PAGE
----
Archive for July, 2012

Bee Swarm

Saturday, July 28th, 2012

My husband and I used to be beekeepers.  About 5 years ago we decided to hang it up for a while.  As a two business household, we found ourselves increasingly busy, and knew we were going to have to choose to let a few things go.  A man made us a good offer for all of our equipment, so we decided to take him up on it and sold it all except for a bee suit and a smoker.  For some reason, my husband couldn’t part with the suit and smoker.

This spring a colony of bees set up housekeeping in a burn pile on the edge of our property.  Because of the drought this summer, we haven’t been able to burn the pile.  My husband figured he would get into it this winter and remove the honey before we burned the pile in the spring.  It’s one of those locations that doesn’t offer a way to save the hive.

Today we were treated to a sight that had us yearning for our beekeeping days.  The colony in the burn pile decided to swarm and settled on a branch in a nearby mulberry tree.

Normally, swarm season here in Indiana is during May and June.  We were a little surprised to see a young, newly formed colony swarming in July, especially considering the drought and how little forage has been available.  I called another beekeeper I know to see if he wanted to come catch the swarm, but he wasn’t available, so the swarm is most likely going to fly away over the next few days and set up housekeeping elsewhere.

I guess this is going to make my husband’s job of removing the honey from the burn pile a little easier.  Swarming is basically a part of bee sex, and one of the ways they propagate. For a number of reasons a hive will decide it needs to form a new colony, so it will raise a few new queens.  Prior to swarming, a bunch of worker bees will gorge themselves on honey to take with them to their new home.  Once gorged on honey they will leave the hive, usually settling somewhere nearby while they wait for scouts to direct them to their new location.

This swarm may leave right away, they may stay on this branch for a couple of days, and in rare cases they may even begin building comb right there on the branch.  One of the reasons it was so easy to get in close to take these pictures is due to the bees being gorged on honey.  In this gorged state, their flight is slow and lazy, and they are very mild mannered.  They are incredibly intent on the task at hand, very non-aggressive, and not inclined to sting.

New Belgium Lips of Faith – Tart Lychee Beer Review

Thursday, July 26th, 2012


This summer I gave myself permission to get some rest. I realized I needed to take a break from a lot of my self-imposed busy-ness.  I’ve taken a break from blogging, experimental cooking, knitting, gardening, etc.  I did plant a garden, but due to extreme drought here in northeastern Indiana, it’s barely producing enough for fresh eating, and not much extra.  What I have been doing this summer is reading, watching old movies, hanging out with my family, and of course rating beer, and attending beer related events with my beer-god of a brother-in-law.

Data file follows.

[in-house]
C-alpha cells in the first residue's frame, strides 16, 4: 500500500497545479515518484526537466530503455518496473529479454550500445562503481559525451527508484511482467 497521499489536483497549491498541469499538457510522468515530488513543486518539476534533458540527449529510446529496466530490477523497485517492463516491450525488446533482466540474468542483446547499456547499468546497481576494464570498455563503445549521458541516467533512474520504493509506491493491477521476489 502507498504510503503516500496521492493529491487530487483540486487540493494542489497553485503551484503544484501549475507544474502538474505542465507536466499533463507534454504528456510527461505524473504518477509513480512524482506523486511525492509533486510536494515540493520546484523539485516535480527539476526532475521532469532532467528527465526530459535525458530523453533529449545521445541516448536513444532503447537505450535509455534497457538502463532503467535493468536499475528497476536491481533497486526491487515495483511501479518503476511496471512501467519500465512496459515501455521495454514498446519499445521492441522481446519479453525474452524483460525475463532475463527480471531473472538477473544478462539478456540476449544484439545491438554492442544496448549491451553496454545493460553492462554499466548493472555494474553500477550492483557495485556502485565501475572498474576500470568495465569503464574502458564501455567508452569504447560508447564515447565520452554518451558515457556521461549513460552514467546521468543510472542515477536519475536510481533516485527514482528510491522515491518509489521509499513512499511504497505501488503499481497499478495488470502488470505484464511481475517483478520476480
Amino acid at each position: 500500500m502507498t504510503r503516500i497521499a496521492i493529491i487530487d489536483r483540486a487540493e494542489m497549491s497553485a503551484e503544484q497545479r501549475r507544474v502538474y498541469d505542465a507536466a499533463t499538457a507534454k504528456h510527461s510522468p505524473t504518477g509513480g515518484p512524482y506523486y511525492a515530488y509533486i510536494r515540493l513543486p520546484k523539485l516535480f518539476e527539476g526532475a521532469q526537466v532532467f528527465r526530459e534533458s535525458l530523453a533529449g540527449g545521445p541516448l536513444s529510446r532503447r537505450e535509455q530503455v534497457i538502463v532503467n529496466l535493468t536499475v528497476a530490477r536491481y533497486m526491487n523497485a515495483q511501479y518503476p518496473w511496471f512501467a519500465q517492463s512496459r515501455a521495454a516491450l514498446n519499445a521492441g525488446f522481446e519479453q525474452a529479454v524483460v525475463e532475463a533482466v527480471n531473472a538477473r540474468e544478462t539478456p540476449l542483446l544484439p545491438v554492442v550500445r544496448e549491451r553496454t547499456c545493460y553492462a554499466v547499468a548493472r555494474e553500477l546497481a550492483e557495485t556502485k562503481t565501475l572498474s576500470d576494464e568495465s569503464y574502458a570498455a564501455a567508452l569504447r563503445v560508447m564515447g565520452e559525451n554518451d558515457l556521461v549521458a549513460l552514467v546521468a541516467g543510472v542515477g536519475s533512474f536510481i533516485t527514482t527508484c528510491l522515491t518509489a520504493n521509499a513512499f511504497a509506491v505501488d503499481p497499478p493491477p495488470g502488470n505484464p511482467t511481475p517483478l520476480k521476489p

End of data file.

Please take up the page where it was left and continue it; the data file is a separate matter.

To give you an idea of how much tasting I’ve done, here are my stats from the past 3 months: 285 beers encompassing 66 of 73 styles.  I should qualify that many of these ratings have not been done by drinking a whole 12 ounces of each beer.  Many times my brother-in-law and I will visit a brewpub and order a tasting flight, which we share.

This summer I discovered I really like sour beers (lambics, saisons, sour/wild ales).  One of my favorites of the summer has been a very tasty American wild ale, Tart Lychee from New Belgium’s Lips of Faith Series.


New Belgium Lips of Faith Tart Lychee
Commercial Description:  56% ale aged in oak, 44% ale brewed with lychee and cinnamon. To sweet and sour! In celebration of one of the greatest combinations ever, lychee fruit brings tropical sweetness to the party hosted by Felix, our golden wood-aged sour beer. Cinnamon sticks were invited to spice things up and so are you! Get in on the tasty revelry that is Tart Lychee.

My take: This wild ale poured a hazy golden color with a moderate creamy head with some nice lacing. Both the aroma and taste of this beer really surprised me.  It was an interesting combination of elements I would have never dreamed of putting together, but it totally worked!  In the nose I detected creamy lactic, sweet, tart, fruity, and vanilla and cinnamon aromas.  The flavor was similar to the aroma, but with more complexity.  The flavor was light musty yeast, earthy oaky malt, sweet lychee fruit, tart creamy lactic acid, and a definite cinnamon heat in the finish. The brew had a light tingly body that was very refreshing.

Since I first tried this beer a few weeks ago, this is the one I’ve found myself craving at the end of a hot day… and have we ever had some hot ones!  In fact, the weekend I first tried this our temps were in the 102 range.  If you’d like to try this beer, it’s distributed widely across the nation with the exception of the northeast and a few states in the deep south. You’ll find it in 22 ounce bomber bottles, price ranging from $10 to $15 a bottle.